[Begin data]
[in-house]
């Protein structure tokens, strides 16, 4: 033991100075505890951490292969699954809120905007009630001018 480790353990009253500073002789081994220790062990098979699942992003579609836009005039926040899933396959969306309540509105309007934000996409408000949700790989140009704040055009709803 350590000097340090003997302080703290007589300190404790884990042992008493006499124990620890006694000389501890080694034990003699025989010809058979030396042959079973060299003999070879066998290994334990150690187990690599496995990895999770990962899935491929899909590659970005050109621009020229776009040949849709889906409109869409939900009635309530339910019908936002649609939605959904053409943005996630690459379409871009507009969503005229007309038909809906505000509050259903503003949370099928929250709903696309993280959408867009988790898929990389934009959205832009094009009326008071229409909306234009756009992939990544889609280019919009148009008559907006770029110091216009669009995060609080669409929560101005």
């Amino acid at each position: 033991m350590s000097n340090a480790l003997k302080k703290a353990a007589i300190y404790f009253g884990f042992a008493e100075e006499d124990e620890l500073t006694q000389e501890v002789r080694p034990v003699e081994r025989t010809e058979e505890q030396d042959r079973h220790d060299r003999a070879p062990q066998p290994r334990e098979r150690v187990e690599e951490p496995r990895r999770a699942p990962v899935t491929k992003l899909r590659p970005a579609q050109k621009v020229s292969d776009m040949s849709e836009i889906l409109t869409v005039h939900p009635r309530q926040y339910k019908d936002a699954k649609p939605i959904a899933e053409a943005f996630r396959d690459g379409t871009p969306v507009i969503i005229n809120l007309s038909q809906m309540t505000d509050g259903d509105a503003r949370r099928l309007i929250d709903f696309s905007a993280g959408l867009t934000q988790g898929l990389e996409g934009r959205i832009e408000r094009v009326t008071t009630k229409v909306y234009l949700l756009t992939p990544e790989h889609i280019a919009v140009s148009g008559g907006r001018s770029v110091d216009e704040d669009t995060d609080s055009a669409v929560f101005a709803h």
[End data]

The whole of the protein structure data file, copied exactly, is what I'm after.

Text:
[in-house]
């Protein structure tokens, strides 16, 4: 033991100075505890951490292969699954809120905007009630001018 480790353990009253500073002789081994220790062990098979699942992003579609836009005039926040899933396959969306309540509105309007934000996409408000949700790989140009704040055009709803 350590000097340090003997302080703290007589300190404790884990042992008493006499124990620890006694000389501890080694034990003699025989010809058979030396042959079973060299003999070879066998290994334990150690187990690599496995990895999770990962899935491929899909590659970005050109621009020229776009040949849709889906409109869409939900009635309530339910019908936002649609939605959904053409943005996630690459379409871009507009969503005229007309038909809906505000509050259903503003949370099928929250709903696309993280959408867009988790898929990389934009959205832009094009009326008071229409909306234009756009992939990544889609280019919009148009008559907006770029110091216009669009995060609080669409929560101005």
């Amino acid at each position: 033991m350590s000097n340090a480790l003997k302080k703290a353990a007589i300190y404790f009253g884990f042992a008493e100075e006499d124990e620890l500073t006694q000389e501890v002789r080694p034990v003699e081994r025989t010809e058979e505890q030396d042959r079973h220790d060299r003999a070879p062990q066998p290994r334990e098979r150690v187990e690599e951490p496995r990895r999770a699942p990962v899935t491929k992003l899909r590659p970005a579609q050109k621009v020229s292969d776009m040949s849709e836009i889906l409109t869409v005039h939900p009635r309530q926040y339910k019908d936002a699954k649609p939605i959904a899933e053409a943005f996630r396959d690459g379409t871009p969306v507009i969503i005229n809120l007309s038909q809906m309540t505000d509050g259903d509105a503003r949370r099928l309007i929250d709903f696309s905007a993280g959408l867009t934000q988790g898929l990389e996409g934009r959205i832009e408000r094009v009326t008071t009630k229409v909306y234009l949700l756009t992939p990544e790989h889609i280019a919009v140009s148009g008559g907006r001018s770029v110091d216009e704040d669009t995060d609080s055009a669409v929560f101005a709803h």